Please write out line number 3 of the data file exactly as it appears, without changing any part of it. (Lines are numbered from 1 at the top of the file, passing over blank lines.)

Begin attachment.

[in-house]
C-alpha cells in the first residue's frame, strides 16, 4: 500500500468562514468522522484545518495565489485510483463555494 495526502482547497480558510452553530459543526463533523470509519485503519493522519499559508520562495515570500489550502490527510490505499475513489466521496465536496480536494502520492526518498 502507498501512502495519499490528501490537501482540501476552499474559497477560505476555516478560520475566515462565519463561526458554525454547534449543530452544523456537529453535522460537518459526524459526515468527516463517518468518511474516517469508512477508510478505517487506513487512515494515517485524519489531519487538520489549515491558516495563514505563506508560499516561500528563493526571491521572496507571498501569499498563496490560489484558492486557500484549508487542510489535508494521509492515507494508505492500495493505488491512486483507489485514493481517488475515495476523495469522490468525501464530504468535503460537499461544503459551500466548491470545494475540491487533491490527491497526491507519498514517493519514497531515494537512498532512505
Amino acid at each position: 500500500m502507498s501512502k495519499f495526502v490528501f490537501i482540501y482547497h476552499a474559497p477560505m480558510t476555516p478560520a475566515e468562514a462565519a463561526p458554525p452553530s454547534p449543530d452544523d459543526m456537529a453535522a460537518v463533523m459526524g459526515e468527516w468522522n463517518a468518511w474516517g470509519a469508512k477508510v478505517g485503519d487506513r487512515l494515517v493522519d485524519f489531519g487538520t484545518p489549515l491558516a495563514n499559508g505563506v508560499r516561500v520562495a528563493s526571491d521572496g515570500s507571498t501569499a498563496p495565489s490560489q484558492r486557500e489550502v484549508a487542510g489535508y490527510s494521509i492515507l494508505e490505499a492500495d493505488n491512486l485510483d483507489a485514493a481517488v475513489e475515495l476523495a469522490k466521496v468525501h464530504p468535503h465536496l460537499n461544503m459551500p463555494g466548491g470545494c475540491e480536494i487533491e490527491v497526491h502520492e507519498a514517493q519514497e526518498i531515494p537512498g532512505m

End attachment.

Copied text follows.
Amino acid at each position: 500500500m502507498s501512502k495519499f495526502v490528501f490537501i482540501y482547497h476552499a474559497p477560505m480558510t476555516p478560520a475566515e468562514a462565519a463561526p458554525p452553530s454547534p449543530d452544523d459543526m456537529a453535522a460537518v463533523m459526524g459526515e468527516w468522522n463517518a468518511w474516517g470509519a469508512k477508510v478505517g485503519d487506513r487512515l494515517v493522519d485524519f489531519g487538520t484545518p489549515l491558516a495563514n499559508g505563506v508560499r516561500v520562495a528563493s526571491d521572496g515570500s507571498t501569499a498563496p495565489s490560489q484558492r486557500e489550502v484549508a487542510g489535508y490527510s494521509i492515507l494508505e490505499a492500495d493505488n491512486l485510483d483507489a485514493a481517488v475513489e475515495l476523495a469522490k466521496v468525501h464530504p468535503h465536496l460537499n461544503m459551500p463555494g466548491g470545494c475540491e480536494i487533491e490527491v497526491h502520492e507519498a514517493q519514497e526518498i531515494p537512498g532512505m